Here’s a quick quiz about something you’re probably at least a little bit insecure about. Which of the following is in the passive voice?
1. There were a great number of dead leaves lying on the ground.
2. It was not long before she was very sorry that she had said what she had.
3. Stilton v. Jones is applicable here.
4. The plaintiff had made a mistake.
How did you do? The answer is “none of them.” None of these sentences is a very good one, and all could be made snappier, more pertinent, and more memorable, but none is passive. The first two examples actually come from Strunk & White’s The Elements of Style as examples of passives. They aren’t. Strunk & White is famously inept at grammar.
In a sentence in passive voice, the subject does not perform the action. Thus both of the following are passive:
Mistakes were made. (Subject is “mistakes,” verb is a form of “to make.”)
Mistakes were made by the plaintiff. (Ditto; the fact that the actor—the plaintiff—is also supplied does not change the voice of the sentence.)
And this is not passive, although it is feeble:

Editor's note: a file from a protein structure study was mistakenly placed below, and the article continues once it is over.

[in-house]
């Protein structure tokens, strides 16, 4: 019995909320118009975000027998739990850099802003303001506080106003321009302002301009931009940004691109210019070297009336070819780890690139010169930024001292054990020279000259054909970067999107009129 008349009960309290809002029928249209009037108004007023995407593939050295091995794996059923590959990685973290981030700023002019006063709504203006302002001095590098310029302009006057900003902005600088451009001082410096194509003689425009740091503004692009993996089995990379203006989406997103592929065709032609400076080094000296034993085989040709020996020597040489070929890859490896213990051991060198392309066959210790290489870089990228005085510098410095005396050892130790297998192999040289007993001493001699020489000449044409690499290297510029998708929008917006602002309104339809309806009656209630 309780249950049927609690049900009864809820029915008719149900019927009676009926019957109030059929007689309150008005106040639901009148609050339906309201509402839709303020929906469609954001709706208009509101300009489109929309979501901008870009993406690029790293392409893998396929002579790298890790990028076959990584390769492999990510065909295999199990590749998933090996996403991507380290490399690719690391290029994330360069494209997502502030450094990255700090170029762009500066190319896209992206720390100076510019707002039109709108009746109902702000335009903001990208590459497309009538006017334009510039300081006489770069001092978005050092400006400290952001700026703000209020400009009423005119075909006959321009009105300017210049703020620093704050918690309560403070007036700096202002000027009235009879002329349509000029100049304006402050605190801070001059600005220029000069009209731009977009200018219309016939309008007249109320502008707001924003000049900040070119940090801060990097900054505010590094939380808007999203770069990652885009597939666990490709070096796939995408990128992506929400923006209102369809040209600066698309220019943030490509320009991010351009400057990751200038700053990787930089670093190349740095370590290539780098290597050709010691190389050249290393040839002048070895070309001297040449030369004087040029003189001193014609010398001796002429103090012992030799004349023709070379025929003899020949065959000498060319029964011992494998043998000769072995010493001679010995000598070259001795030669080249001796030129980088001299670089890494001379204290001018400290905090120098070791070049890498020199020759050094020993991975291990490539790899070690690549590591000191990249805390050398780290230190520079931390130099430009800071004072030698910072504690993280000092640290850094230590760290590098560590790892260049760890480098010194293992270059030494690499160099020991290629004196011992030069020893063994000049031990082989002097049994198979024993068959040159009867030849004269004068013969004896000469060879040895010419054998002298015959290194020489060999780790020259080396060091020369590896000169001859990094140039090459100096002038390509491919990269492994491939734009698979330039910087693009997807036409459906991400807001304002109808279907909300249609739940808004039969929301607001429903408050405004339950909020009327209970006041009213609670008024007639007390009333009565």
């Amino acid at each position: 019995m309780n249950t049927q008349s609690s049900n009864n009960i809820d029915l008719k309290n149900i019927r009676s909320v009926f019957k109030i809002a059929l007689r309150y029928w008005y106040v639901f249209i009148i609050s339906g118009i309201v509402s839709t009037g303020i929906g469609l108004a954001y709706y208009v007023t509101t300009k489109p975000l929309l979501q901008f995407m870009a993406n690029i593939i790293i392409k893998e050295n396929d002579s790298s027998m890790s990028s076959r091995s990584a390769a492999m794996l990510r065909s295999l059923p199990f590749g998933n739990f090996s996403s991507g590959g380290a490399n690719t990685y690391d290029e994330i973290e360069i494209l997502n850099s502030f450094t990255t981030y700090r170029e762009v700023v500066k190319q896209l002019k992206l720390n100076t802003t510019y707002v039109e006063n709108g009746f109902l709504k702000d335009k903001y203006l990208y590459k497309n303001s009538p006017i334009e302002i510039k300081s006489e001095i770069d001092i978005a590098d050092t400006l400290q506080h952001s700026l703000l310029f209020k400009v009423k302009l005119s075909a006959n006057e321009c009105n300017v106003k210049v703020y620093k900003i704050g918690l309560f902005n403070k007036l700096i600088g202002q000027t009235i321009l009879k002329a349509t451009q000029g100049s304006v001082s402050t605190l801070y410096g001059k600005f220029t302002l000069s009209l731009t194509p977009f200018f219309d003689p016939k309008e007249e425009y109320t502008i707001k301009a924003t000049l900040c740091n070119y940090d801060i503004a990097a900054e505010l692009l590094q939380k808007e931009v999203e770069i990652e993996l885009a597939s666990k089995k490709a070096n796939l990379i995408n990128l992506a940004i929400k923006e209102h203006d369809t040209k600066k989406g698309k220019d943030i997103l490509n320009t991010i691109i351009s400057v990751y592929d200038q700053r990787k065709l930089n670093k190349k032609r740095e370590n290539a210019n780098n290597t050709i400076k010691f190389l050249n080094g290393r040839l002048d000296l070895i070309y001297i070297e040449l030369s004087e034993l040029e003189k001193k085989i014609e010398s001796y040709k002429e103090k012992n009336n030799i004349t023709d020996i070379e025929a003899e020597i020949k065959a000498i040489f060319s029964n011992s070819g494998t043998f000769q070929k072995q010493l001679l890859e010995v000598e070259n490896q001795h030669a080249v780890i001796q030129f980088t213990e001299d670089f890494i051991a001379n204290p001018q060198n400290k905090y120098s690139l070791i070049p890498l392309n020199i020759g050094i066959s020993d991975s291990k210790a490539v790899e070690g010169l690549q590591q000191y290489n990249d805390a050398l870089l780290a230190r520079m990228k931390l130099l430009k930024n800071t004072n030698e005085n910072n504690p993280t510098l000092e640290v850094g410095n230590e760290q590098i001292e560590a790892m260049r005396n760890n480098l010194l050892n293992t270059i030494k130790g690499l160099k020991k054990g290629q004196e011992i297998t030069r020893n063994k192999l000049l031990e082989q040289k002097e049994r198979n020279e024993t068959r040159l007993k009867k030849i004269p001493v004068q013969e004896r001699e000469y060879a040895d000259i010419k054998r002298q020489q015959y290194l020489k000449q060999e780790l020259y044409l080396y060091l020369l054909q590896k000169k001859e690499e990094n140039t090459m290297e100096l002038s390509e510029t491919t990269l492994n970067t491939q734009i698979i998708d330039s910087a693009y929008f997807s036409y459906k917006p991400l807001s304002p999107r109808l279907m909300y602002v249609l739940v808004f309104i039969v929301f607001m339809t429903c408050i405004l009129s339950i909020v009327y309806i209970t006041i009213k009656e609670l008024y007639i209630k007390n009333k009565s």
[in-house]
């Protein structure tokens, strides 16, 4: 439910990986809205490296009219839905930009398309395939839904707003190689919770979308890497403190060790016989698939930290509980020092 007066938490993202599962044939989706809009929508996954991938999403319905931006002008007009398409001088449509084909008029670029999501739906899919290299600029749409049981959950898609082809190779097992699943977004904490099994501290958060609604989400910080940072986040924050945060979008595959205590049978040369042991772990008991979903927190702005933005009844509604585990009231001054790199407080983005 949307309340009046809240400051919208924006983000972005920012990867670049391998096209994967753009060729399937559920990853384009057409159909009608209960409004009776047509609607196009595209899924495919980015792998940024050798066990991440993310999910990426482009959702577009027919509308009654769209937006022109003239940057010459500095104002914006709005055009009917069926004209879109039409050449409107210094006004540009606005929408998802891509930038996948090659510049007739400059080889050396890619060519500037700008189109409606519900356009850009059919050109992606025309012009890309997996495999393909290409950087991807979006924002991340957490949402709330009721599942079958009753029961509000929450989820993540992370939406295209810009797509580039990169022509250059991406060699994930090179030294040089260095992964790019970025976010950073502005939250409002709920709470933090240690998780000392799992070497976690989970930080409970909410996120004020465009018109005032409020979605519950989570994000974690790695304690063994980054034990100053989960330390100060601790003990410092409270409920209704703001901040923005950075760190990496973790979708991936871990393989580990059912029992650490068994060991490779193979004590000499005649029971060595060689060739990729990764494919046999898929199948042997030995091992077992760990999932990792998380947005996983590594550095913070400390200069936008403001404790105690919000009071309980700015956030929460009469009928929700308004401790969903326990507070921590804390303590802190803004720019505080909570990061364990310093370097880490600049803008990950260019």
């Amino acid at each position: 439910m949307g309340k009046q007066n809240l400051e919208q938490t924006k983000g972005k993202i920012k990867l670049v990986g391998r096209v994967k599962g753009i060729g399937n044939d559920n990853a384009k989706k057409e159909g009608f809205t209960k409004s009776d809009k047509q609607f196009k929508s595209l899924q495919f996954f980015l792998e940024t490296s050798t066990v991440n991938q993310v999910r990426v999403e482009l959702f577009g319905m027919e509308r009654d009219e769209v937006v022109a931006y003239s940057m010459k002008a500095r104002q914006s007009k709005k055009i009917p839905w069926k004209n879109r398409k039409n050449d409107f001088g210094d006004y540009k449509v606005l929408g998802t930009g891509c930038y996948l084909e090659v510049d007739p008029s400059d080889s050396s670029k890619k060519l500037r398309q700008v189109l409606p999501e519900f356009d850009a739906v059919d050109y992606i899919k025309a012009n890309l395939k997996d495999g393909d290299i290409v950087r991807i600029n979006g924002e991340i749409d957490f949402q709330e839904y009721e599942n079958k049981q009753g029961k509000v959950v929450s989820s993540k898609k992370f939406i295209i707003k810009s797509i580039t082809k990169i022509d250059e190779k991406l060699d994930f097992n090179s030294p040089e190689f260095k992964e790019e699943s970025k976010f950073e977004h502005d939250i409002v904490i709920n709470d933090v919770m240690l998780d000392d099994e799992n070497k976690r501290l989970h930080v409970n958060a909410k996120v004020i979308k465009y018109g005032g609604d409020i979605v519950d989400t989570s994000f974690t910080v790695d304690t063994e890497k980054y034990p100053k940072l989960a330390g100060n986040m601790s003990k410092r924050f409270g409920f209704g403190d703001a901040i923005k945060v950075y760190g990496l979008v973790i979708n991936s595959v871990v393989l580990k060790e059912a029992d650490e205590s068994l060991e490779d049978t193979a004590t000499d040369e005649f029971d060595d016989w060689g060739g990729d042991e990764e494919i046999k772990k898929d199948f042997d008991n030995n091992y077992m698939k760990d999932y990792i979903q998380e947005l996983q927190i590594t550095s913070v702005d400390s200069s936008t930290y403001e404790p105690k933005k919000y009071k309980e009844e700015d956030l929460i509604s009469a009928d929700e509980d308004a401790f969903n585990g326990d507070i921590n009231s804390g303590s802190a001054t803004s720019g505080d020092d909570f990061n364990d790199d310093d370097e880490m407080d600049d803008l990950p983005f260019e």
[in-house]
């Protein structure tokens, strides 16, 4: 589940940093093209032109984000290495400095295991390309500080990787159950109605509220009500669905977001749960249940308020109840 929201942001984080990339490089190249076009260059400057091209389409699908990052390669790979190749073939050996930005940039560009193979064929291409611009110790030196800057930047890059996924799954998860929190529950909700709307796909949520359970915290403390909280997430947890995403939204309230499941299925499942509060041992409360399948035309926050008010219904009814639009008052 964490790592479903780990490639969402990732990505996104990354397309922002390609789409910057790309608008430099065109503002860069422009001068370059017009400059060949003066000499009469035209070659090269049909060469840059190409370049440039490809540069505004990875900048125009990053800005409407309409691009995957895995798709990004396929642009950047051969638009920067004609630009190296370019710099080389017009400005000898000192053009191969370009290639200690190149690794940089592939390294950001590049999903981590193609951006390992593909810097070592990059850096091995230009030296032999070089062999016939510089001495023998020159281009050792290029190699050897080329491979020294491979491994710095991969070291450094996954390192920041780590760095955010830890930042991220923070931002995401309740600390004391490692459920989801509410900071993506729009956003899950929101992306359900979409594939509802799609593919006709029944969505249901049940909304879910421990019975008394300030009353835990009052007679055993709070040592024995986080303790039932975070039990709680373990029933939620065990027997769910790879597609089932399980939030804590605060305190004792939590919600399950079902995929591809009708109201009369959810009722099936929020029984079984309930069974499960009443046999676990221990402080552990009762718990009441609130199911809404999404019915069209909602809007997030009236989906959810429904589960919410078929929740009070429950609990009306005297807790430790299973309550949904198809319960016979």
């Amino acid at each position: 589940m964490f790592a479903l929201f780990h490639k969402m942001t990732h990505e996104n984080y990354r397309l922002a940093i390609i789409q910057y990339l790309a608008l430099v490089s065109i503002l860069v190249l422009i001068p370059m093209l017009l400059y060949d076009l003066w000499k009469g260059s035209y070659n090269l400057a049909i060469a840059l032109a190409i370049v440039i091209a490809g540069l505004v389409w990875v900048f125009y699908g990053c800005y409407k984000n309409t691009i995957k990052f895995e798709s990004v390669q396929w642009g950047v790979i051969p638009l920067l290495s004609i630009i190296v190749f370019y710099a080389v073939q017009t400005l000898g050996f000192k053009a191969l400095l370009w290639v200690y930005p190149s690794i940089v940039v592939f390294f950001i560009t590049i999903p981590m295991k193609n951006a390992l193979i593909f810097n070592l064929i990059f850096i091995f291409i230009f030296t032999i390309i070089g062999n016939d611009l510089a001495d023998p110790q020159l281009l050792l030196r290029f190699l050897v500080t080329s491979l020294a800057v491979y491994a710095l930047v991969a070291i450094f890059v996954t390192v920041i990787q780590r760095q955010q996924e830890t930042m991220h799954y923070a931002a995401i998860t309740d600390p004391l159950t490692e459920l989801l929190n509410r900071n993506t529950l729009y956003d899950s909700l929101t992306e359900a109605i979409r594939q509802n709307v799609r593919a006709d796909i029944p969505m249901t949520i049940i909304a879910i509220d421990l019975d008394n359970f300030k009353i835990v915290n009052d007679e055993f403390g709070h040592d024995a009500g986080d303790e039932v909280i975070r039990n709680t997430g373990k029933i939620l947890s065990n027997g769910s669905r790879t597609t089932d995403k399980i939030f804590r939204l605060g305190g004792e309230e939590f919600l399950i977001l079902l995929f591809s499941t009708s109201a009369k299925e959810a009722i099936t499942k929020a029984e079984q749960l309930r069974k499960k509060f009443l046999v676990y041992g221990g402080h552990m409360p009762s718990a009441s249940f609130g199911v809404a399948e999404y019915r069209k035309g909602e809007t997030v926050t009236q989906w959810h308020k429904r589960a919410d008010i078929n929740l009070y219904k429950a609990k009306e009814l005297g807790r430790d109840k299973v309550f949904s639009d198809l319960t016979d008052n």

The plaintiff had made a mistake. (Subject is “the plaintiff,” verb is a form to “to make.”)
Passive voice is characterized by a be-verb (am, is, was, be, been, etc.) combined with a past participle (assigned, made, given, forsaken, etc.). You can mix and match passives all day long with that formula:
The recipe was written down by Grandma.
Both contracts were signed under duress.
That subsection had confused the judge.
You’ll see lots of writing advice to avoid passive voice. Most of that advice is really aimed at weak, flabby sentences. You should certainly avoid those, whether they are passive or just uninspired be-sentences (as in some of the numbered examples at the top). Good writers will not write weak, flabby sentences, or, having written them, will revise them. This will also eliminate much use of the passive voice. Just don’t make the mistake of calling everything that does not read like a pulp action novel (“Conan smashed the blond warrior’s skull!”) passive.
Passive voice is quite properly used by excellent authors who know how to write, including E.B. White himself (in his fiction). It has proper uses, including the introduction of new information about the subject:
Then something happened to Dr. Jekyll that changed everything. He was transformed into a monster by the potion that he had concocted.
The second sentence is passive; it delivers the punch promised by the first, and no sensible editor would make you change it to active.